3) What office systems, such as accounting, do you need?
4) What consultants do you need?
- Web designer, IT, virtual assistant
- This could include classes to increase your expertise.
5) What do you need to learn?
- What conferences will you attend? You may want to attend a variety of conferences, ones that are relevant to your blogging niche and others that are more general.
- What classes will you need? If you’re a food blogger, will you take cooking or photography classes to hone your skills? If you’re a tech blogger, how do you keep up on the latest information?
- Will you invest in magazine subscriptions? Cooking, fashion, fitness, education, technology…there are magazines for everything you can think of and it’s a great way to keep up with trends, important players in the business, etc.
- My favorite all-purpose blogging magazine is iBlog Magazine, which is packed with helpful information each month.
E. Financial Forecasts
I know, I know – I just heard a big sigh. I think I sighed, too. This part may be a little daunting, but it turns plans into necessary numbers. The critical part is the first 12 months, but it’s a good idea to do a 2 to 3 year forecast if you can.
What are some ways to make money from your blog? Some bloggers stick with ad networks, and others work with brands or utilize affiliate links on their blogs. You may choose to pitch to digital or print magazines, or write for other sites that hire guest contributors.
If you’re not sure where to start or find yourself sitting on a plateau, check out this helpful ebook, How to Monetize Your Food Blog (thought the suggestions are relevant for almost any kind of blog). While you’re there check out their Media Kit template, which is a must if you plan to work with brands.
1) Cash flow
- Cash balance and monthly cash flow pattern for the first 12 to 18 months. This should include capital and revenue.
2) Profits and losses
- The level of profit you expect, considering your projected income and overhead costs (e.g., blog hosting company, backup system, internet service, food costs for recipe development, conference fees and so on).
- For some great examples of monthly balance sheets, check out Pinch of Yum’s monthly statements. We can all dream to have numbers like theirs!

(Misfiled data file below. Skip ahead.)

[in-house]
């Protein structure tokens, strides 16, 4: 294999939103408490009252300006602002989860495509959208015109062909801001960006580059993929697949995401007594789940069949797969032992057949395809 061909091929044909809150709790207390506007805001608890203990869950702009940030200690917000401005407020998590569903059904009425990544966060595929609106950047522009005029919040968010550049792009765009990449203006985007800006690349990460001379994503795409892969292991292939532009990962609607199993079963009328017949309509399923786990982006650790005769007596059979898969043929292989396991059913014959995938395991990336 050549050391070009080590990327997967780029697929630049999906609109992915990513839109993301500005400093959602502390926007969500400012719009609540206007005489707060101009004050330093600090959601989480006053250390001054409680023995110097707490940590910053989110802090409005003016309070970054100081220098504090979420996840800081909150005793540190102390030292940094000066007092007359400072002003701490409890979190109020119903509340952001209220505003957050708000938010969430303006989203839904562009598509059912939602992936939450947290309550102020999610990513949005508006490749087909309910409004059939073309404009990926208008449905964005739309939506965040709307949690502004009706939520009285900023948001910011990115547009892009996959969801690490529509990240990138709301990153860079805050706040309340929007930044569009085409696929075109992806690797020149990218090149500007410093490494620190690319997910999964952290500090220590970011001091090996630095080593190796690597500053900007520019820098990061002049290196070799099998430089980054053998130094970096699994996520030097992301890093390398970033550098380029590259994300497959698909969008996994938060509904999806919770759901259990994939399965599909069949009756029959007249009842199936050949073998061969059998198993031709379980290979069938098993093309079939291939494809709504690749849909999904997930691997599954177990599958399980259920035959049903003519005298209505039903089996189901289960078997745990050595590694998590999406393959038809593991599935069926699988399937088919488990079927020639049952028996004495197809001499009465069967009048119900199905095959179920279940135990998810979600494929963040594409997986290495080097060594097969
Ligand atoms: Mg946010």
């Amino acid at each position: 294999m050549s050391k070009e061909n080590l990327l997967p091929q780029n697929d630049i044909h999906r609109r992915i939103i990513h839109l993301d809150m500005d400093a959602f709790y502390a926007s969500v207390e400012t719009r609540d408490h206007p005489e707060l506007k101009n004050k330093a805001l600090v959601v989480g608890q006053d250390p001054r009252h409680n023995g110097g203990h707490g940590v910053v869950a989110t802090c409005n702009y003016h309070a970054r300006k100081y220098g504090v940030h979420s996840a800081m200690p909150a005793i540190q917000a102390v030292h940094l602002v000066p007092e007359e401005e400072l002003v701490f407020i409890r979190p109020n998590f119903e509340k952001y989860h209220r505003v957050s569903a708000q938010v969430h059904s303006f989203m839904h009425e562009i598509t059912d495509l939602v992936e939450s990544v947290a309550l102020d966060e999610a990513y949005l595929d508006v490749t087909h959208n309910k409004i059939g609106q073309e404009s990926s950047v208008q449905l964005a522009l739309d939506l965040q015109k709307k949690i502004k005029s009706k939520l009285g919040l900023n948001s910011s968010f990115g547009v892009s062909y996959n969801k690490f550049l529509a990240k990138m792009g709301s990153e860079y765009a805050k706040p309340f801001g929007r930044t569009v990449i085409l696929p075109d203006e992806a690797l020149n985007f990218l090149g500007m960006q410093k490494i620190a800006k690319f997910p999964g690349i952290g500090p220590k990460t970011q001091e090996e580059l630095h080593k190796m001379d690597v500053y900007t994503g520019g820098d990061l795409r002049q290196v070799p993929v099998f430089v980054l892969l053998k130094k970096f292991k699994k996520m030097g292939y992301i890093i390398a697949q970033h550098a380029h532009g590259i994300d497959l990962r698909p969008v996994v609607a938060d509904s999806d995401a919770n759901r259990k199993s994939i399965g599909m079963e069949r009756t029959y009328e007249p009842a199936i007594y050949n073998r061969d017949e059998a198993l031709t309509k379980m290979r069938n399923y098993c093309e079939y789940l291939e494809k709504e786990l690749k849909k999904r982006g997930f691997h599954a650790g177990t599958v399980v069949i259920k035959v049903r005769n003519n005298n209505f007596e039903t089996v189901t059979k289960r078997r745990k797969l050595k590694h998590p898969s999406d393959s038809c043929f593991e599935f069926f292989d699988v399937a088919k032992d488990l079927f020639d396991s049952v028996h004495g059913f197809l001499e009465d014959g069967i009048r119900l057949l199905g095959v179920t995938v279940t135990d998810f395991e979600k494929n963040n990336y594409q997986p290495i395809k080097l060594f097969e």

- Amount of money you can expect from income sources (e.g., ads, affiliates, magazine work, brand sponsorships, ebook and so on)
F. Assessing Progress
1) How will you measure your success at achieving your goals?
- The measurements that you choose depend upon the goals you set for your blog. While some are measurable by numbers, others are more subjective. This is a really personal choice.
2) Subjective examples:
- Personal satisfaction and happiness (that’s big!), relationships built, growth of blog community, improvement in quality of blog content
3) Objective examples:
- Pageviews, social media reach, brands contracts or ambassadorships, income
1) Put dates to your goals
- When do you wish to achieve each goal?
- Outline short-term and long-term goals
2) How will you grow?
- If the model is dynamic, your business/blog will have a much better chance of success, and you will be able to maintain and increase your interest and ongoing challenges.
I know that there is a lot of information here, and a lot to think about. Rome wasn’t built in a day, nor is a blog business plan. Take your time. Add to your plan day-by-day, make changes as needed. This is an ongoing process, one that will shift and change as you and your blog evolve.
Have fun with it! These are YOUR dreams. Put them to paper and start to chip away.
If you have any other other suggestions for items to include in a blog business plan, please share them in the comments below.
Disclosure: This post contains links to affiliate pages. Any revenue made from sales through these links helps to support this blog. Thank you!